Over the past couple of weeks, several Kodiak residents have reported seeing a bear in town and have taken their concerns to Facebook. Many have reported seeing a bear in the Spruce Cape area and as far into town as Cut Off Road.
Nathan Svoboda, area wildlife biologist for the Department of Fish and Game, informed the Kodiak Daily Mirror that he was aware of the reports and, while people must remain cautious, there have been no reports that the bear was acting aggressively.
“We’re not in the business of killing every bear that walks into town,” Svoboda said. “Every time a bear comes into town and gets shot, there’s just going to be another bear to replace it. If a bear is being aggressive or being a safety risk, that’s when we’ll take action.”
In cases where bears are acting aggressively, they attempt to haze the animals in a non-lethal way. If a bear remains and still acts aggressively, the last resort is to dispatch the bear. Svoboda, however, said they have been monitoring the bear’s activities and locations and that this particular bear has showed no signs of danger to residents.
“Bears are opportunists,” he said “It’s getting really close to the time that they should be denning up for the winter. So, right now they’re just putting on that extra weight before the den. The bears aren’t going to stick around. They don’t want to be around people any more than people want to be around them.”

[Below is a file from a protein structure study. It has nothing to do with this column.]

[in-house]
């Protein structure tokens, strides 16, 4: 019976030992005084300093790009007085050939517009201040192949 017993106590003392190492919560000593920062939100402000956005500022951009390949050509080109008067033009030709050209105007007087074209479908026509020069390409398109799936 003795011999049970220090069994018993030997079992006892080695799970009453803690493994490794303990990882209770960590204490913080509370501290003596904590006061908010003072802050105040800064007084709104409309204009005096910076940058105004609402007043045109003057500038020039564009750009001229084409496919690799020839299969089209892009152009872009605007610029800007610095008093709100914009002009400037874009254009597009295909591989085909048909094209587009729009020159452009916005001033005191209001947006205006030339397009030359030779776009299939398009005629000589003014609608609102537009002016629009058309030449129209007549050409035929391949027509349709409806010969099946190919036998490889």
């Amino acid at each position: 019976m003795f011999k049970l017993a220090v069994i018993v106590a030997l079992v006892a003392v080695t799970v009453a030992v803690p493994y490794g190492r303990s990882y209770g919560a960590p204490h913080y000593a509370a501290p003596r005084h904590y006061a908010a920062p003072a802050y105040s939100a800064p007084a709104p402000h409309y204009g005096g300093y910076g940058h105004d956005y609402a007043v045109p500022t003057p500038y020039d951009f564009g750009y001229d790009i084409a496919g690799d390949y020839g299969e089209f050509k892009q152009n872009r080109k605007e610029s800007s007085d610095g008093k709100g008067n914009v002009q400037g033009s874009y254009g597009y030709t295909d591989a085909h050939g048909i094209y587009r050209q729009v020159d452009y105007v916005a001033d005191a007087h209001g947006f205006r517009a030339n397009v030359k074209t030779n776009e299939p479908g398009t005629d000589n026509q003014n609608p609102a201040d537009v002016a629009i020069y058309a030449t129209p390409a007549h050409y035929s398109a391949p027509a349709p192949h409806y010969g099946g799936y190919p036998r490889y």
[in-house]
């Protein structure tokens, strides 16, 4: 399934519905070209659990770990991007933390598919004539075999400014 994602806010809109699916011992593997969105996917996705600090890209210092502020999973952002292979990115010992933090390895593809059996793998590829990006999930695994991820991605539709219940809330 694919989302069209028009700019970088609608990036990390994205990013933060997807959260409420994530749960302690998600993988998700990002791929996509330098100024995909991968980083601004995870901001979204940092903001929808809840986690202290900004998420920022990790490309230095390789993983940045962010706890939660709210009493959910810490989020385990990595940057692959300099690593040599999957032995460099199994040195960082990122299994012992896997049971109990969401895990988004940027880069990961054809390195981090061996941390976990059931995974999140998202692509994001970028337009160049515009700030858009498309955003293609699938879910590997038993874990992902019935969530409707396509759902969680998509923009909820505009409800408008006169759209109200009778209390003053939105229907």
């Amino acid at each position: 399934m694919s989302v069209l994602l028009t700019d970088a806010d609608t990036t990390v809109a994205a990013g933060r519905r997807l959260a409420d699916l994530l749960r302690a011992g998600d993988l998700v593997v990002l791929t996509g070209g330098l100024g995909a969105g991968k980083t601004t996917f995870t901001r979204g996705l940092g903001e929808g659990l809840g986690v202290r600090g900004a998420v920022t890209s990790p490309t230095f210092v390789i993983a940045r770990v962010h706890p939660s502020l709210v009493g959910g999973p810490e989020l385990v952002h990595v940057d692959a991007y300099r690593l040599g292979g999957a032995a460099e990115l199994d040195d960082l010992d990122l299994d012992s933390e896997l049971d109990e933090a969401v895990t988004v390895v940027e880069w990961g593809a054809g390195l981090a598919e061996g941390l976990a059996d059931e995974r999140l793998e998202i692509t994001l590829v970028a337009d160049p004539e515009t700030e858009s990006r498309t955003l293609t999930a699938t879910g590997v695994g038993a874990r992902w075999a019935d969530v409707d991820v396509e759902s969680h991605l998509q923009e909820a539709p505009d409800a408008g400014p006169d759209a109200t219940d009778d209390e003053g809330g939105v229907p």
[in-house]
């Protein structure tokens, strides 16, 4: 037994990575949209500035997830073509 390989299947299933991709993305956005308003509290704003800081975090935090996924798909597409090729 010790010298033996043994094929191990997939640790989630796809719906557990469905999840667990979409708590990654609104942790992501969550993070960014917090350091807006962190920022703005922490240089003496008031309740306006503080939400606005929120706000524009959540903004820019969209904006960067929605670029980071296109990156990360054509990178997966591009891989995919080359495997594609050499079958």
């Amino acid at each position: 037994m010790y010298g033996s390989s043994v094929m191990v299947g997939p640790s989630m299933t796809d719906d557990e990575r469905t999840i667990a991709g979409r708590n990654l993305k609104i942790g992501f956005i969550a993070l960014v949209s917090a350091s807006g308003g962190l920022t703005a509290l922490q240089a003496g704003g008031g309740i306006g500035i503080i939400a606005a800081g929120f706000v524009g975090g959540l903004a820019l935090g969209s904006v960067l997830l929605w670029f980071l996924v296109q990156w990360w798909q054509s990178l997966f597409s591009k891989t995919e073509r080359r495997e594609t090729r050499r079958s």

Though Svoboda says that the Department of Fish and Game hasn’t received a higher number of reported bear sightings than normal, there is some reason to expect more bears to be around this winter.
“There was a berry-crop failure this year,” said Bill Pyle, the supervisory biologist at Kodiak National Wildlife Refuge. “We know that in years when that happens, the bears are nutritionally stressed.”
Svoboda’s primary advice is simply to remove any “attractants” that could be tempting the bear into town. He cited improperly storing garbage, pet foods, bird seed or other potential food sources as a hazard, especially during times of year when natural foods are less abundant, like early spring and late fall.
“We need to make it clear to people that when bears are looking for food, and the normal food sources aren’t available, people need to be cautious,” he said. “People need to put their trash away, make sure your chicken or poultry have electric fences. If the bears don’t find any food in town, they’re not going to come into town.”
Svoboda’s other concern is that, while residents regularly take their concerns to Facebook, ADF&G hasn’t received nearly as many reports.
“We don’t have the time or permission [the state of Alaska does not allow employees to use Facebook while at work] to monitor social media sites,” he said. “So, it’s important that people report bear sightings to Fish and Game or the Troopers.”
While Svoboda expressed that social media is “a great tool for the communities to use to keep other residents aware,” he stressed that any bear sightings should be reported to the relevant agencies in order for them to monitor the situation and take action if necessary.